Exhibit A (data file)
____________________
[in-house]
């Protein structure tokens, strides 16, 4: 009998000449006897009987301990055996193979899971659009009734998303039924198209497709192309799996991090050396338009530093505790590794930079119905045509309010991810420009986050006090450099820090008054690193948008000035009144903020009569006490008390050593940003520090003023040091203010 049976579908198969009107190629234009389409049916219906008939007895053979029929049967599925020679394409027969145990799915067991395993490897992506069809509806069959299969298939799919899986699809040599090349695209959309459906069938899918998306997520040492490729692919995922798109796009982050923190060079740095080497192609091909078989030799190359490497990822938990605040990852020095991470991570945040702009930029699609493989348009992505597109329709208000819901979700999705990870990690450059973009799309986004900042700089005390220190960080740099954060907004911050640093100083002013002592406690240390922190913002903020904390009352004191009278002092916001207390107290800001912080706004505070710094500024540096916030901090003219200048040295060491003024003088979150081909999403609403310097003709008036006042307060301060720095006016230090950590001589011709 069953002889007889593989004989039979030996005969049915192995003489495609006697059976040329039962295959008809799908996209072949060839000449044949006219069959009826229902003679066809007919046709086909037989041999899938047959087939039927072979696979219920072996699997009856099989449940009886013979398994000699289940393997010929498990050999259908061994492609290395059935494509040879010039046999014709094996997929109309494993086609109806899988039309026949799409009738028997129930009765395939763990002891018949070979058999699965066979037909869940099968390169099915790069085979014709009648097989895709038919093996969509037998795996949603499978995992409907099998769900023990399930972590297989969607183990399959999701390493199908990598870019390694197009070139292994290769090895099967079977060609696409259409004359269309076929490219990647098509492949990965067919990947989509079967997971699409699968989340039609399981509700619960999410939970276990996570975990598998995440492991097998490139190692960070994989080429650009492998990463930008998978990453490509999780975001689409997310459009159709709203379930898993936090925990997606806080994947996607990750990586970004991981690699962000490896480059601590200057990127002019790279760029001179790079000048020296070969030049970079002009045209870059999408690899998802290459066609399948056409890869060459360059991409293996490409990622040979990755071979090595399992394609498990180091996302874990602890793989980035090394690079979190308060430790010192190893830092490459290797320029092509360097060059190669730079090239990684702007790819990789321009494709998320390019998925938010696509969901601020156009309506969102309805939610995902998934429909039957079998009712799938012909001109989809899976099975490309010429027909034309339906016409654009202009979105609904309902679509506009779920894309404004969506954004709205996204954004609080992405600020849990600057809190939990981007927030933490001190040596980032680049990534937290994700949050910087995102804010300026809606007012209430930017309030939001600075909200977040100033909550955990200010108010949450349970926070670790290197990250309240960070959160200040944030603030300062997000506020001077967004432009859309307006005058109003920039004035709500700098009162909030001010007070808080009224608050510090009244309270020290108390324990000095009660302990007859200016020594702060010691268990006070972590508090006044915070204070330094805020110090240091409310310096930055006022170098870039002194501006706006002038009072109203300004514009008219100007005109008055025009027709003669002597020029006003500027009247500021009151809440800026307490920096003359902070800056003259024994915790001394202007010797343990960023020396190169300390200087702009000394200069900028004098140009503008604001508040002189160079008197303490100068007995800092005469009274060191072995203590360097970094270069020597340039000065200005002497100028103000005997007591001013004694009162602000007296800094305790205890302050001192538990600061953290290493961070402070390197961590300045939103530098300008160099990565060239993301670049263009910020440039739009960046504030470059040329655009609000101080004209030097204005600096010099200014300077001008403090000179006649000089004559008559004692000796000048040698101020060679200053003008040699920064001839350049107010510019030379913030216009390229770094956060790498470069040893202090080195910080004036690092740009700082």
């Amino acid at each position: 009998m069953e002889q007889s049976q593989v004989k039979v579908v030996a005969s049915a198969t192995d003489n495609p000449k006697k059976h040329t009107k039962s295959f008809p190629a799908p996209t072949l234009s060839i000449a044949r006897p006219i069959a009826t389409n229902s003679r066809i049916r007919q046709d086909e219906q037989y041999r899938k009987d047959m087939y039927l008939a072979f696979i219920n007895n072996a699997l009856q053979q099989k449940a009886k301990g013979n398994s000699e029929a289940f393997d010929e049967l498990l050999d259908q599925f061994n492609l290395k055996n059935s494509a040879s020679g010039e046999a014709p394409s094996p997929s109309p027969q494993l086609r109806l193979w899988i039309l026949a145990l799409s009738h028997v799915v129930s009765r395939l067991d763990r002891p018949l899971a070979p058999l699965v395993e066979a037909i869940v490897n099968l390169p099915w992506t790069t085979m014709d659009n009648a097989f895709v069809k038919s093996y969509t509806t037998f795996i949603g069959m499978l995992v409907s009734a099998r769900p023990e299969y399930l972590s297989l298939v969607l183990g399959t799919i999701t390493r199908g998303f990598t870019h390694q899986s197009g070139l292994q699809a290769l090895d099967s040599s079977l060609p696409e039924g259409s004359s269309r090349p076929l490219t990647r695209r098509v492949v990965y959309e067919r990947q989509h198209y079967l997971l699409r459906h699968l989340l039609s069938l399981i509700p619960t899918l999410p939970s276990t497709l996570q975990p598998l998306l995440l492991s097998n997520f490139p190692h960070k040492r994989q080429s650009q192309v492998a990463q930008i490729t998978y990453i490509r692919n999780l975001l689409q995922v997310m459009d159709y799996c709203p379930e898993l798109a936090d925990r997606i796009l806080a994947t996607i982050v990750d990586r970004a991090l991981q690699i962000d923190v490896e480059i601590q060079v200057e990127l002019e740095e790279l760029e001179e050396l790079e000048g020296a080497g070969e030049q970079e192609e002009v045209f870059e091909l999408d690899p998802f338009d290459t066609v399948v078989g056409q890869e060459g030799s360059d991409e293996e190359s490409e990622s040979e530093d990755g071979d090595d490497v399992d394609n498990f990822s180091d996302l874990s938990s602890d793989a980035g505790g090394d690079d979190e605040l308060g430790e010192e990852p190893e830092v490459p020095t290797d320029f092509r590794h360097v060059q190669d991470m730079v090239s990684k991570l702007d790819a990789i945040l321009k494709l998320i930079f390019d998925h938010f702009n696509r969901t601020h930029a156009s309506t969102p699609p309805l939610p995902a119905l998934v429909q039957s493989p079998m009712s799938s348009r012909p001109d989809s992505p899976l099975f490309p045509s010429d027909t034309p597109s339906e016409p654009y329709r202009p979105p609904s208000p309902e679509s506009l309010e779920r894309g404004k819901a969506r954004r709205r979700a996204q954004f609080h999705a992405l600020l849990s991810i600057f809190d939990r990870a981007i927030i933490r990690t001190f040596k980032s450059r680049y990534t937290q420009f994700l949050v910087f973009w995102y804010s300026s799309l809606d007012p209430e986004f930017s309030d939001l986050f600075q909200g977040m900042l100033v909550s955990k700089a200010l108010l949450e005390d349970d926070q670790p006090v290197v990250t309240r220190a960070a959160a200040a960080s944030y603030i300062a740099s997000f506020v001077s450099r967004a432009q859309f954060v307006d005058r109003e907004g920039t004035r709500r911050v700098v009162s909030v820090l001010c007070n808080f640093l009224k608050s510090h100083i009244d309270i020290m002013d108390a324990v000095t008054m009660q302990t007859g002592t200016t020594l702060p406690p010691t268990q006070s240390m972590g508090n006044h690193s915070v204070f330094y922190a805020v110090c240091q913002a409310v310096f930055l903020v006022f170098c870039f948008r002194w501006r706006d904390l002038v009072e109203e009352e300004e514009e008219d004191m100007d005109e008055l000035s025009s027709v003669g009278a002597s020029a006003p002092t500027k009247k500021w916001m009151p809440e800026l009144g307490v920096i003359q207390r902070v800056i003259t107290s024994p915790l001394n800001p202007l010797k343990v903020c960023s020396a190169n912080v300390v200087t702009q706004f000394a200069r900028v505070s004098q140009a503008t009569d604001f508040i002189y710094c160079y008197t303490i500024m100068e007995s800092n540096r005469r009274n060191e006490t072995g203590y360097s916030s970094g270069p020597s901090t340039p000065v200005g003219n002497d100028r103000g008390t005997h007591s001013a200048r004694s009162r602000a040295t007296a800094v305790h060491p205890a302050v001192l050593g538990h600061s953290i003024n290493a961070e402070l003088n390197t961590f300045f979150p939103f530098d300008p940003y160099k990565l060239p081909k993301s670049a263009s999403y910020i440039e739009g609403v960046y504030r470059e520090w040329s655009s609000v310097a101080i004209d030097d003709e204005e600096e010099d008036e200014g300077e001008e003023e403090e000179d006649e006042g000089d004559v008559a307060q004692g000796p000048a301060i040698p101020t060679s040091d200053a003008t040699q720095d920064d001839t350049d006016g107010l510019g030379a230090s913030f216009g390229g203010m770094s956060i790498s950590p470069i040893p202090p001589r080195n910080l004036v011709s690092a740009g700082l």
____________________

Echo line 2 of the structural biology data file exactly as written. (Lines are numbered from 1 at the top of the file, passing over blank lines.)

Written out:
């Protein structure tokens, strides 16, 4: 009998000449006897009987301990055996193979899971659009009734998303039924198209497709192309799996991090050396338009530093505790590794930079119905045509309010991810420009986050006090450099820090008054690193948008000035009144903020009569006490008390050593940003520090003023040091203010 049976579908198969009107190629234009389409049916219906008939007895053979029929049967599925020679394409027969145990799915067991395993490897992506069809509806069959299969298939799919899986699809040599090349695209959309459906069938899918998306997520040492490729692919995922798109796009982050923190060079740095080497192609091909078989030799190359490497990822938990605040990852020095991470991570945040702009930029699609493989348009992505597109329709208000819901979700999705990870990690450059973009799309986004900042700089005390220190960080740099954060907004911050640093100083002013002592406690240390922190913002903020904390009352004191009278002092916001207390107290800001912080706004505070710094500024540096916030901090003219200048040295060491003024003088979150081909999403609403310097003709008036006042307060301060720095006016230090950590001589011709 069953002889007889593989004989039979030996005969049915192995003489495609006697059976040329039962295959008809799908996209072949060839000449044949006219069959009826229902003679066809007919046709086909037989041999899938047959087939039927072979696979219920072996699997009856099989449940009886013979398994000699289940393997010929498990050999259908061994492609290395059935494509040879010039046999014709094996997929109309494993086609109806899988039309026949799409009738028997129930009765395939763990002891018949070979058999699965066979037909869940099968390169099915790069085979014709009648097989895709038919093996969509037998795996949603499978995992409907099998769900023990399930972590297989969607183990399959999701390493199908990598870019390694197009070139292994290769090895099967079977060609696409259409004359269309076929490219990647098509492949990965067919990947989509079967997971699409699968989340039609399981509700619960999410939970276990996570975990598998995440492991097998490139190692960070994989080429650009492998990463930008998978990453490509999780975001689409997310459009159709709203379930898993936090925990997606806080994947996607990750990586970004991981690699962000490896480059601590200057990127002019790279760029001179790079000048020296070969030049970079002009045209870059999408690899998802290459066609399948056409890869060459360059991409293996490409990622040979990755071979090595399992394609498990180091996302874990602890793989980035090394690079979190308060430790010192190893830092490459290797320029092509360097060059190669730079090239990684702007790819990789321009494709998320390019998925938010696509969901601020156009309506969102309805939610995902998934429909039957079998009712799938012909001109989809899976099975490309010429027909034309339906016409654009202009979105609904309902679509506009779920894309404004969506954004709205996204954004609080992405600020849990600057809190939990981007927030933490001190040596980032680049990534937290994700949050910087995102804010300026809606007012209430930017309030939001600075909200977040100033909550955990200010108010949450349970926070670790290197990250309240960070959160200040944030603030300062997000506020001077967004432009859309307006005058109003920039004035709500700098009162909030001010007070808080009224608050510090009244309270020290108390324990000095009660302990007859200016020594702060010691268990006070972590508090006044915070204070330094805020110090240091409310310096930055006022170098870039002194501006706006002038009072109203300004514009008219100007005109008055025009027709003669002597020029006003500027009247500021009151809440800026307490920096003359902070800056003259024994915790001394202007010797343990960023020396190169300390200087702009000394200069900028004098140009503008604001508040002189160079008197303490100068007995800092005469009274060191072995203590360097970094270069020597340039000065200005002497100028103000005997007591001013004694009162602000007296800094305790205890302050001192538990600061953290290493961070402070390197961590300045939103530098300008160099990565060239993301670049263009910020440039739009960046504030470059040329655009609000101080004209030097204005600096010099200014300077001008403090000179006649000089004559008559004692000796000048040698101020060679200053003008040699920064001839350049107010510019030379913030216009390229770094956060790498470069040893202090080195910080004036690092740009700082």